Thursday, September 21, 2017

I'm fine, really. I just think too much sometimes

I wound myself up into a bizarre thought experiment on the way home from work yesterday and I have not found a way out of it yet. It is not original, by any means, but it is caught up on the front burner of my brain like an ear worm or disturbing image. This ties into something that Chance and I talked about off-air yesterday: the 'American Dream'.

By anyone's measure I have a good life. I live in a safe town in a safe state (no hurricanes or earthquakes, just cold winters) in the most powerful, if dubiously governed, country. I have a cushy job that allows me to come and go almost as I please. I am even the right gender and the right color (please note this is not me expressing racism or sexism, only the fact that white men have an easier time of things than most) . I am financially stable due mostly to good fortune and the posthumous generosity of others. It feels like I have done little to deserve this, having passed on many opportunities in life to do more because more is difficult. I have always chosen the path of least resistance and have never been punished for it.

This is where the weird thought experiment kicks in.

What if all of this were indeed too good to be true? There are two possibilities: first, the entire universe of my perception may be created just for me, a private matrix that continually bends the odds in my favor. Everything comes up Chamberlain because everything exists for Chamberlain. There is no way for me to prove or disprove this as it is impossible for me to view anything from outside of my perspective. I cannot see with another man's eyes so this false universe becomes the truth.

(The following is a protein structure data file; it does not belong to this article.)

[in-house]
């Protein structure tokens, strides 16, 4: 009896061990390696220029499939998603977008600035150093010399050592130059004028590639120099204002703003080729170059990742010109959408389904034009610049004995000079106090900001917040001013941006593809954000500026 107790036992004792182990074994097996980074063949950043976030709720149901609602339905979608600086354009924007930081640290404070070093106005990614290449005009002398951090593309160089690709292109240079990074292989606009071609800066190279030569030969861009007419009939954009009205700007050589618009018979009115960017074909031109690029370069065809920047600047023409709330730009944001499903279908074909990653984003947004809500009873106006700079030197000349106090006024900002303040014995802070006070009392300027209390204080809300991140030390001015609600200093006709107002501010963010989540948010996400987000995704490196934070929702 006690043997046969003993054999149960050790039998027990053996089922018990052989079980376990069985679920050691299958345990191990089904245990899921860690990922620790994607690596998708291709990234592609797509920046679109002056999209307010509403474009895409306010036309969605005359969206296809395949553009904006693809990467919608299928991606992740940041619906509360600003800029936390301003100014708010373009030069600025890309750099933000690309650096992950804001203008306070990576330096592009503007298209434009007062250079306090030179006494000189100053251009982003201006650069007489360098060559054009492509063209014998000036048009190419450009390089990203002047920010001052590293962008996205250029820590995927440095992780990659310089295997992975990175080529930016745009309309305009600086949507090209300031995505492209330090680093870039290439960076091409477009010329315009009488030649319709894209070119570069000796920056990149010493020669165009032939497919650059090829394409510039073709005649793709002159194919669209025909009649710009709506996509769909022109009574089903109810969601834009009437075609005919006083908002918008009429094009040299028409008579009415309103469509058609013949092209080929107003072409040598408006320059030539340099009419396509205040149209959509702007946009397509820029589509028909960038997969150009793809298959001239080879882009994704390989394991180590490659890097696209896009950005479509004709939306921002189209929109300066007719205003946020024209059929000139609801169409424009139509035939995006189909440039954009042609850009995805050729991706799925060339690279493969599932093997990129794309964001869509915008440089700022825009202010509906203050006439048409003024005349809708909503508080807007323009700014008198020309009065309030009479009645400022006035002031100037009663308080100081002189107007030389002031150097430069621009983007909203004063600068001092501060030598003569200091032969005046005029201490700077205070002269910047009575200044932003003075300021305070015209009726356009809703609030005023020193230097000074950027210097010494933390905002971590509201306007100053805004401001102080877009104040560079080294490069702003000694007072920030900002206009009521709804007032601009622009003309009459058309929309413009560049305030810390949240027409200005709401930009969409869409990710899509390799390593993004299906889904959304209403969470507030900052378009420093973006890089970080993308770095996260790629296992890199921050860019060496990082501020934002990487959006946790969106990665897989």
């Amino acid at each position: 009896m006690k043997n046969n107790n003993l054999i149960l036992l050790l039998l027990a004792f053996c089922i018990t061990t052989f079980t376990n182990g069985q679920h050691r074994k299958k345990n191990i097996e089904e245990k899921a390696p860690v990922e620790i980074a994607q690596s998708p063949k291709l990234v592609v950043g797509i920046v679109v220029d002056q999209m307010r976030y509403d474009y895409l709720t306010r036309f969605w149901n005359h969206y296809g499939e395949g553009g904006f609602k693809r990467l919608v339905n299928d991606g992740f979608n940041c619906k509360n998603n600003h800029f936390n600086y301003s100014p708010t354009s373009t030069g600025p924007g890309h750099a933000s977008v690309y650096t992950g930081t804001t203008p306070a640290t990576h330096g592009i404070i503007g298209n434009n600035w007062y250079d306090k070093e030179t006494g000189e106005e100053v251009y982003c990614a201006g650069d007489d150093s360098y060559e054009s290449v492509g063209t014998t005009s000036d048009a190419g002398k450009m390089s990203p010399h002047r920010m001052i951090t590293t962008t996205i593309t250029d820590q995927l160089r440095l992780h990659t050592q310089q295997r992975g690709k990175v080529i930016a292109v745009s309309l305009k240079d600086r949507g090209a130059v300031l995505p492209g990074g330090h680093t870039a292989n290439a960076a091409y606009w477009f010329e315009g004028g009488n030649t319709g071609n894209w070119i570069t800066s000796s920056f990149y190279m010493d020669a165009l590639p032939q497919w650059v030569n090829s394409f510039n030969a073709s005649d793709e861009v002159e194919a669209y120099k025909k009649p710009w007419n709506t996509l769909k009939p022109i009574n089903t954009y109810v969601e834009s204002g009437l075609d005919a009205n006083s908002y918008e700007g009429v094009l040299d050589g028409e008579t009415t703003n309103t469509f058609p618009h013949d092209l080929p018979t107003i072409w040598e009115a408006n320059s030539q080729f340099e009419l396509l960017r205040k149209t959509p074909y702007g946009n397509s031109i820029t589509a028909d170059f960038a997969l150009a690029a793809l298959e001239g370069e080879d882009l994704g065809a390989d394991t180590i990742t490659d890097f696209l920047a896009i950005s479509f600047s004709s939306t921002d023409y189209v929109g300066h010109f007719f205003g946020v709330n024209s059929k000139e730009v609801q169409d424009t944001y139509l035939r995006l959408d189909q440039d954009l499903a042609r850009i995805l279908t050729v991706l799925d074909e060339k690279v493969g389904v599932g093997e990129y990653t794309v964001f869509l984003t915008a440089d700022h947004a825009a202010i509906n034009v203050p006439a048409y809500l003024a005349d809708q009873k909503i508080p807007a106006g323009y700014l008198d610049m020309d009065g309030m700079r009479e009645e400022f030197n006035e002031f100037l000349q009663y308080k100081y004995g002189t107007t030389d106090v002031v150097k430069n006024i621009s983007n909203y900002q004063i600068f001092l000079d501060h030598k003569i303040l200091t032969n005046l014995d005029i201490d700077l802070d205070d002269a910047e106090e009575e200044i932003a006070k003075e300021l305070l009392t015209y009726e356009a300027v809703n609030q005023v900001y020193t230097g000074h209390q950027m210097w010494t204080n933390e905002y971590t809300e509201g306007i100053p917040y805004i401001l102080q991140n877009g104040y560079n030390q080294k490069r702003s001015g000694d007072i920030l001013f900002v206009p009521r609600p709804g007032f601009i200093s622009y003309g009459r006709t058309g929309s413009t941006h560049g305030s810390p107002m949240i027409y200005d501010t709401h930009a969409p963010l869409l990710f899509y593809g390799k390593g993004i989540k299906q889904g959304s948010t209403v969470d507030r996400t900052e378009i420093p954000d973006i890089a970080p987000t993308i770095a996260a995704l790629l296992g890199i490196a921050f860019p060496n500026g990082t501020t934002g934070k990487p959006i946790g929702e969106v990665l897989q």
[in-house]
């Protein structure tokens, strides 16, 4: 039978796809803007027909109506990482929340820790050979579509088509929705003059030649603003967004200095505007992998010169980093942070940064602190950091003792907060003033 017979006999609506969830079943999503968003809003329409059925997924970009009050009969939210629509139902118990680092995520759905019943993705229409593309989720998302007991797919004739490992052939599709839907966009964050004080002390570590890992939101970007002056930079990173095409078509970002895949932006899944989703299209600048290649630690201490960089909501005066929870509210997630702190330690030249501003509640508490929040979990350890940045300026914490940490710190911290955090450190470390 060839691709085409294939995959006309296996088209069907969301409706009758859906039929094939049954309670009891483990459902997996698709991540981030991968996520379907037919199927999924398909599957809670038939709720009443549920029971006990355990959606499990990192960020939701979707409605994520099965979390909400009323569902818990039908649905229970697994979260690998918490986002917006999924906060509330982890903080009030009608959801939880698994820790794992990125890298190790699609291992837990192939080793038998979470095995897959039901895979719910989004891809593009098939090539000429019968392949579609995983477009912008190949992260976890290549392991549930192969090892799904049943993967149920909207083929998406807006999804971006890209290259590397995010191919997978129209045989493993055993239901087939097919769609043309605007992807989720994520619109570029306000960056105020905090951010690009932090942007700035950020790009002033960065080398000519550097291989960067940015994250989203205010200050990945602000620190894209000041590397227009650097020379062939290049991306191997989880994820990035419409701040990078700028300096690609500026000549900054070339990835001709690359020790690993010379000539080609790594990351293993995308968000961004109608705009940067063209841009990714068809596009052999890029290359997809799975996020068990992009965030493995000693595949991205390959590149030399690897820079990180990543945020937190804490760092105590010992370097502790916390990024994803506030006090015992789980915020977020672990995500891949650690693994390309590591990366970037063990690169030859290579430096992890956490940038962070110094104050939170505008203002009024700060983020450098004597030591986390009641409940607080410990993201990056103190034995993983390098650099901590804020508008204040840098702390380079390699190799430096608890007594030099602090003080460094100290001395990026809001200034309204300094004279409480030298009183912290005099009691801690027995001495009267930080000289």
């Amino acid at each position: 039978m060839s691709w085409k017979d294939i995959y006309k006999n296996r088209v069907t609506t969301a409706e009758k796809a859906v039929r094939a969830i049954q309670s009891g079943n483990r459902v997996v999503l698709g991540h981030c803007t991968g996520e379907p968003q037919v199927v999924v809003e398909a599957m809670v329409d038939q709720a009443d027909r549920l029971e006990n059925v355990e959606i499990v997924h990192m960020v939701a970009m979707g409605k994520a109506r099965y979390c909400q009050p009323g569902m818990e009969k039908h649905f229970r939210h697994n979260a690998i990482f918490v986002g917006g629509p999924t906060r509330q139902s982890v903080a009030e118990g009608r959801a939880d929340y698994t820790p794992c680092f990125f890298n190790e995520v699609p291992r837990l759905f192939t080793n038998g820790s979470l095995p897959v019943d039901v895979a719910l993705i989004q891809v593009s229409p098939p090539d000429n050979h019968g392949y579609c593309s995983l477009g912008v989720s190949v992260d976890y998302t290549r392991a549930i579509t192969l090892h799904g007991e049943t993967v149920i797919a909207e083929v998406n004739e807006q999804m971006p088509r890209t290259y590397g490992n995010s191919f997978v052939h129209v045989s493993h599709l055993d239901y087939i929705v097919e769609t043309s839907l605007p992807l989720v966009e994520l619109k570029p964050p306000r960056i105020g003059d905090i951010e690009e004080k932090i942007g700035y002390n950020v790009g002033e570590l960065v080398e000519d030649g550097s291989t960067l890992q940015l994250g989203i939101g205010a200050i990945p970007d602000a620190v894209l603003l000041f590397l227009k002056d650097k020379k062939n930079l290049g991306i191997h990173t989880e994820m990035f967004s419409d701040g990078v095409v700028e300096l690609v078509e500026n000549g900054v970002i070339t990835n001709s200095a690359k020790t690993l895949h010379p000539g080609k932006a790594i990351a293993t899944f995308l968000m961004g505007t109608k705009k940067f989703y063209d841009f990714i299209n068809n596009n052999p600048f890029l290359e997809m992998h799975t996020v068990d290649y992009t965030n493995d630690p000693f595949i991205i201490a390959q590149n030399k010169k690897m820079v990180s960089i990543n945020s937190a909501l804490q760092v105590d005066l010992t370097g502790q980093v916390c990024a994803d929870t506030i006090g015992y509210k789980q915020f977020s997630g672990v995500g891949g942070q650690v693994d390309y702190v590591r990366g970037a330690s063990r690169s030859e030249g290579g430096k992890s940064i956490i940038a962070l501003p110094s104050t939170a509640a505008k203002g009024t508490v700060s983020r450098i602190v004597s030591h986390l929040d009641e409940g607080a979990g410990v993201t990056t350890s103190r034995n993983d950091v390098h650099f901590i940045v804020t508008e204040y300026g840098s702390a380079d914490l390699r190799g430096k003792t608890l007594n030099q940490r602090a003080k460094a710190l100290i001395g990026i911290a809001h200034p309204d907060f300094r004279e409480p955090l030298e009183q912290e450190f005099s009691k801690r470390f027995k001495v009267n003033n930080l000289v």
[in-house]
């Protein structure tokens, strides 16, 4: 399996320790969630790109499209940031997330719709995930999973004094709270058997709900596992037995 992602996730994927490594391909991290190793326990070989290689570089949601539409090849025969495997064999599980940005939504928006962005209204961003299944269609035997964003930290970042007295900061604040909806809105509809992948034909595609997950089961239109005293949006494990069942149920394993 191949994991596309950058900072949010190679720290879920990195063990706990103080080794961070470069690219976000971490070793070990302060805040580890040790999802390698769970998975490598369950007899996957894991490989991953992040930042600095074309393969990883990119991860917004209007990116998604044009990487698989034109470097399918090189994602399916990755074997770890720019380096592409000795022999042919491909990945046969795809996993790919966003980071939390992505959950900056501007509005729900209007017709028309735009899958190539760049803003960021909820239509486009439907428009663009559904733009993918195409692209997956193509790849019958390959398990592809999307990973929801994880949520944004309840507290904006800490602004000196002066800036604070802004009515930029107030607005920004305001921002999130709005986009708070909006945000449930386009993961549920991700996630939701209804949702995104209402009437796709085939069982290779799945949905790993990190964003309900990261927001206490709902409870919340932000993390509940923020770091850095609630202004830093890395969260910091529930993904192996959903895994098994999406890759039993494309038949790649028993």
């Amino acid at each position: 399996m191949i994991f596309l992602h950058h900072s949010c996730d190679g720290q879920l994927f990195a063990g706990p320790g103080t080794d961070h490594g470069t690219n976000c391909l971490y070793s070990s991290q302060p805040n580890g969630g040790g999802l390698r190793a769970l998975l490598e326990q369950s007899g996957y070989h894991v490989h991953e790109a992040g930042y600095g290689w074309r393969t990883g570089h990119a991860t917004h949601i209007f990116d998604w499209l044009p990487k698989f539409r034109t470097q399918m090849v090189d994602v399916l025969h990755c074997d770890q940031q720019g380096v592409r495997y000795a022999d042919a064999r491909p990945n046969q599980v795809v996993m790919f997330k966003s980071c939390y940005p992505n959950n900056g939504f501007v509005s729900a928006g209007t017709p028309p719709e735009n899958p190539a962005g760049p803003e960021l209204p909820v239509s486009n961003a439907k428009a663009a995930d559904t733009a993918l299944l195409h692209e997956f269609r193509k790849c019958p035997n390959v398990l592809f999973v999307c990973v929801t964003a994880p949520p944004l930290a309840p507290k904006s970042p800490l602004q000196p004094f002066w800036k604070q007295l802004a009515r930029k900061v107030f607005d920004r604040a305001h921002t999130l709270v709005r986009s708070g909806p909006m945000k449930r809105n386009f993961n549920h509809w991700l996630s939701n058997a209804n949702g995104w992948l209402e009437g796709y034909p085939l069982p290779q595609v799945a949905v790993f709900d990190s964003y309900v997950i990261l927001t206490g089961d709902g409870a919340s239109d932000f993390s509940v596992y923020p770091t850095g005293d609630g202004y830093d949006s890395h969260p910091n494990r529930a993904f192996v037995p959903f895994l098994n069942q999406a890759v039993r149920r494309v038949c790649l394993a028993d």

As I said, this is not an original thought, but it is one way to explain my inordinate good luck. The second is that I am mad, that reality is real but my perception is not, that it is warped by mental disease or defect. Again, there is no way to prove or disprove this. To the mad man the sane seem crazy.

These are not pleasant thoughts. I credit them to the dreadful melancholy that accompanies the midpoint of an unremarkable life. 


  1. The good news is you can't be medically crazy while still realizing it. That's why keeping folks on medication is so hard. They never fully grasped why they needed it in the first place, half the time.

    He said, regurgitating what his drunk psychologist friends said with no expertise of his own.

  2. When I was a young and strangely successful writer, an even-younger aspiring writer came to me and asked what advice I could give him to achieve the same good fortune. All I could tell him was to keep writing, and eventually people will notice - because that's as much as I understood about what has happened to me.

    I remember him looking at me like I was a complete asshole, and then telling everyone else in our circle that I was a jerk.

    I honestly think it was better advice than the truth: just get lucky.